Shimao Group Holdings Ltd. was presumed to be one of the healthier developers in China’s market but is now yet another developer caught in the economic crossfire of Evergrande’s collapse and the subsequent cash crunch of the Chinese real estate sector.
Though Shimao’s financial health was previously marked as “green” by the Chinese real estate sector, it recently launched a fire sale after it defaulted on a $101 million domestic loan after the developer sold its entire stake in Shanghai Shimao Real Estate Development to a state-owned entity.
There are two important things to understand about Shimao’s financial fumbles. For one thing, while the risk of more property developers defaulting on their bond payments continues to rise, there are some hopes that some moves made by the Chinese government will avert a liquidity crisis in China’s real estate sector. Reuters had reported back in January that China will make it easier for state-backed property developers to buy up distressed assets of debt-laden private peers:
“State-owned developers acquiring distressed assets will not have those loans counted as debt under rules that cap borrowing. The “three red lines” policy restricts the amount of new borrowing property developers can raise each year by placing caps on their debt ratios.”
The second interesting point that Shimao highlighted is the effectiveness of the “three red lines” policy, which caps developers’ debt ratios by restricting their new borrowing each year. As stated earlier, Shimao had been deemed “green” by the Chinese market, and those three red lines were the very metric that determined Shimao’s viability. The three red lines measure developers by the following thresholds:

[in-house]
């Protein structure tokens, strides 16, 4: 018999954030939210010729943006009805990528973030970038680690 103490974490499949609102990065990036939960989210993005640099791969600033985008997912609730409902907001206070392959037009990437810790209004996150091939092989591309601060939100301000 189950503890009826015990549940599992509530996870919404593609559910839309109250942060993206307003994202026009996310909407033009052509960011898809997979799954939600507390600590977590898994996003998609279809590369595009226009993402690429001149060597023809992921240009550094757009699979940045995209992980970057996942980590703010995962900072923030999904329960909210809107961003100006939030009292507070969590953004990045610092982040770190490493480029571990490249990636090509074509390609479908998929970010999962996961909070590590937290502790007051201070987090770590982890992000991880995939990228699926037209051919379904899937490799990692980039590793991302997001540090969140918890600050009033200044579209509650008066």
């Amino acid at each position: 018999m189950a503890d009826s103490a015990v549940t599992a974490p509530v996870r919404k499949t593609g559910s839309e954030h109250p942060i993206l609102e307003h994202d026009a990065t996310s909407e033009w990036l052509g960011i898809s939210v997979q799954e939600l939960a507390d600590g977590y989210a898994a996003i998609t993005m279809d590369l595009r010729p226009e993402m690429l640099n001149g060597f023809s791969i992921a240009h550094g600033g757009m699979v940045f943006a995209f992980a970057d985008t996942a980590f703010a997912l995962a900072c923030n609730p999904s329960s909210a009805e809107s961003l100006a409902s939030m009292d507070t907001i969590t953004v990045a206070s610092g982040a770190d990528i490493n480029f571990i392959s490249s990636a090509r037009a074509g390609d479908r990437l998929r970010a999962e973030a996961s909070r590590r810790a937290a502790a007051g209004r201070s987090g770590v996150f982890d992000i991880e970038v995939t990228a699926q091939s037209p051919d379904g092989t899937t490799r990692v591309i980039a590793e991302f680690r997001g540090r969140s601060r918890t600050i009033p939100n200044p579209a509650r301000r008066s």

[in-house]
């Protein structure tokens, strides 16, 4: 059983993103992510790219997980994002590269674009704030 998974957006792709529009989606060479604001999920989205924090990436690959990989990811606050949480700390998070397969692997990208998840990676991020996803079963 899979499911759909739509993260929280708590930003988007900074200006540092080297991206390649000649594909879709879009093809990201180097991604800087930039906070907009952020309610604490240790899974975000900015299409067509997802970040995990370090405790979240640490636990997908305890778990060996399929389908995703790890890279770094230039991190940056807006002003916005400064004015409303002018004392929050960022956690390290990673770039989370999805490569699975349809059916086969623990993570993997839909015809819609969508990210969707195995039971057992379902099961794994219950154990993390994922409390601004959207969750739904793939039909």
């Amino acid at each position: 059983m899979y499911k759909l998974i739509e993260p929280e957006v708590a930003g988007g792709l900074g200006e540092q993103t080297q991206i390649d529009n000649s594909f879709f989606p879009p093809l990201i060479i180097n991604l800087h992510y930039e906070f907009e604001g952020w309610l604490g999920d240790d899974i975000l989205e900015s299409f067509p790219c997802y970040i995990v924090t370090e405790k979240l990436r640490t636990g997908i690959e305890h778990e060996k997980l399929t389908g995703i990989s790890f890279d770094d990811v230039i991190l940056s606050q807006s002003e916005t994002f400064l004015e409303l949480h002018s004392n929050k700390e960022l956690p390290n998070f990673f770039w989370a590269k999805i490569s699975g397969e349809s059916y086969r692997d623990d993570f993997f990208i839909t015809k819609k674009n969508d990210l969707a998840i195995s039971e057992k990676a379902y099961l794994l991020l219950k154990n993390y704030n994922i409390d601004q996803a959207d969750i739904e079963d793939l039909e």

- The developer’s liabilities shouldn’t be more than 70% of assets
- The developer’s net debt shouldn’t exceed its equity.
- The developer’s cash must be at least equal to short-term borrowings.
The three red lines were unveiled less than a month before Evergrande’s collapse, but Chinese policymakers updated the guidelines at the beginning of this year. Now, the developer’s liabilities shouldn’t be more than 70 percent of assets, excluding debt accrued from acquiring distressed assets.
China’s government has recently shifted its focus to stabilizing growth, with the central bank easing monetary policy and the Chinese Communist Party ordering more fiscal spending early in 2022, but by doing so, it raises two questions. How far-reaching is the ripple effect from Evergrande’s debt crisis, and how trustworthy is the very metric it uses to determine developer health?